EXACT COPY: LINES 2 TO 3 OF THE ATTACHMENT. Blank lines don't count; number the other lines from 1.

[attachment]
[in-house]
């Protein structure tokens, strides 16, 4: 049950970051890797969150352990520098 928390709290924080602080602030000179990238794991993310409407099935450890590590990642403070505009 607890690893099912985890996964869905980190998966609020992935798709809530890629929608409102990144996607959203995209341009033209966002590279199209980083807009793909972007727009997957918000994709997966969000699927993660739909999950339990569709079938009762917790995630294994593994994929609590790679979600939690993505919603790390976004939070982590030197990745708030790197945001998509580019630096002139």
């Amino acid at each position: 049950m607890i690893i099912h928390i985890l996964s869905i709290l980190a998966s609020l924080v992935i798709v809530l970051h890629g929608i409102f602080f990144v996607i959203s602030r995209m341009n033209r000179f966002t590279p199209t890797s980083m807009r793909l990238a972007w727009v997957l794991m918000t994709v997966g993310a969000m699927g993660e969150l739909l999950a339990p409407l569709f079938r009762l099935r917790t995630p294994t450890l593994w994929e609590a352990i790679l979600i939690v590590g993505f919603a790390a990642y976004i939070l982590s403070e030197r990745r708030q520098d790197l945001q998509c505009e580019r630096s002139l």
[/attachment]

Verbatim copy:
């Protein structure tokens, strides 16, 4: 049950970051890797969150352990520098 928390709290924080602080602030000179990238794991993310409407099935450890590590990642403070505009 607890690893099912985890996964869905980190998966609020992935798709809530890629929608409102990144996607959203995209341009033209966002590279199209980083807009793909972007727009997957918000994709997966969000699927993660739909999950339990569709079938009762917790995630294994593994994929609590790679979600939690993505919603790390976004939070982590030197990745708030790197945001998509580019630096002139």
């Amino acid at each position: 049950m607890i690893i099912h928390i985890l996964s869905i709290l980190a998966s609020l924080v992935i798709v809530l970051h890629g929608i409102f602080f990144v996607i959203s602030r995209m341009n033209r000179f966002t590279p199209t890797s980083m807009r793909l990238a972007w727009v997957l794991m918000t994709v997966g993310a969000m699927g993660e969150l739909l999950a339990p409407l569709f079938r009762l099935r917790t995630p294994t450890l593994w994929e609590a352990i790679l979600i939690v590590g993505f919603a790390a990642y976004i939070l982590s403070e030197r990745r708030q520098d790197l945001q998509c505009e580019r630096s002139l």